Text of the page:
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[Biographical Note: Owen Barfield was a solicitor by trade. He was a close friend of C.S. Lewis’s, the legal executor of Lewis's estate, and a sometime member of the Inklings. But Barfield also had a distinguished intellectual career independent of the Lewis circle—a parallel vocation as a literary critic, poet, novelist, philosopher, and philologist. After retiring from the bar, he held a few visiting academic posts in the United States. He published about a dozen books in his life (and a few more posthumously), one of which, Poetic Diction, was much admired by the disparate likes of Saul Bellow, W.H. Auden, and Howard Nemerov. Barfield is perhaps best known for a very provocative book titled Saving the Appearances, which was in large part an attempt to systematize a romantic doctrine of imagination in the service of saving the perceiver (or the subject) for what he saw as a dangerously objectified world. He also wrote one of the very best books ever written on Coleridge, What Coleridge Thought. He died in December of 1997 at the age of 99.]
This is the first of a two-part post on Owen Barfield
In a little book titled History, Guilt and Habit Owen Barfield wrote, “You will sometimes hear people say that they have no metaphysics. Well, they are lying. Their metaphysics are implicit in what they take for granted about the world. Only they prefer to call it ‘common sense.’”  Much of the burden of that little book, and indeed of most of what Barfield wrote, was to point out, and then call into question, what he considered the assumptions of the scientific view—to point out and then call into question, that is to say, its metaphysics, which for him formed the “subliminal boundaries of the contemporary mindscape.” 
He pointed to Descartes—who put asunder what God had joined—as the villainous architect of this mindscape, this cosmology of science, not because Descartes invented it “but because he was the thinker, fairly near its beginning, who most competently formulated the felt alienation of matter from mind, and thus of nature from humanity” (RM 189). The two main features of Barfield’s dissent from the scientific view, or what he sometimes simply called ‘Cartesianism,’ were these:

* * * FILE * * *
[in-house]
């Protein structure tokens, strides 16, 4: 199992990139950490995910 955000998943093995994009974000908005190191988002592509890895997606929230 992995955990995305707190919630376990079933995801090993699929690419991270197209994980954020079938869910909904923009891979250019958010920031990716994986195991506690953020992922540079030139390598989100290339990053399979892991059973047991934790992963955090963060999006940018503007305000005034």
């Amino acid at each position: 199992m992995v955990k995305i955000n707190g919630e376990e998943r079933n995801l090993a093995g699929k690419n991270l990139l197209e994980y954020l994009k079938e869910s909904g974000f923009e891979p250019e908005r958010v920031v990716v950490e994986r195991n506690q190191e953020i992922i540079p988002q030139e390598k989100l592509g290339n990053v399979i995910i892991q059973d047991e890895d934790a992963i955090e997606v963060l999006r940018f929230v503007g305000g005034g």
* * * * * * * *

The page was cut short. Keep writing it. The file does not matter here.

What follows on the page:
(1) Science assumes as a matter of first business a fundamental alienation of mind from matter.
Just as Aristotelianism assumed—“assumed, not merely ‘believed in’”—“an intercommunion between man (the microcosm) and nature (the macrocosm),” so Cartesianism assumes, not merely believes in, “the felt alienation of matter from mind” (RM 189). “Whether we sleep or wake,” wrote Thomas Paine in 1794, “the vast machinery of the universe goes on.” More than two hundred years later, dissenters from this view are as scarce as virgins and equally maligned. Paine’s view is regarded in the West as a correct statement on the relation of man to nature. It is an assumption that has become a “mental habit.”
In his opposition to this assumption and the mental habit that follows from it, Barfield was at some pains to point out that the world we inhabit is not, that it cannot be, structurally different from what we think about it—that the world we perceive “is not something unshakably and unalterably given, but is largely the product of the way we collectively and subconsciously think. It is correlative to our mental habit” (HGH 71—and not, by the way, “incompatible with deep religious conviction” [RM 190]).
This essay is not an epistemological treatise; nor do I have the space fully to trace what Barfield believed about the relationship of subject to object. This essay is a reminder from Barfield of the extent to which faith is implicit in our current view of the world. But it is necessary, I think, in the service of explaining the first feature of Barfield’s dissent from the scientific view, briefly to sketch part of Barfield’s strategy for showing how the world we perceive coheres structurally with what we think about it.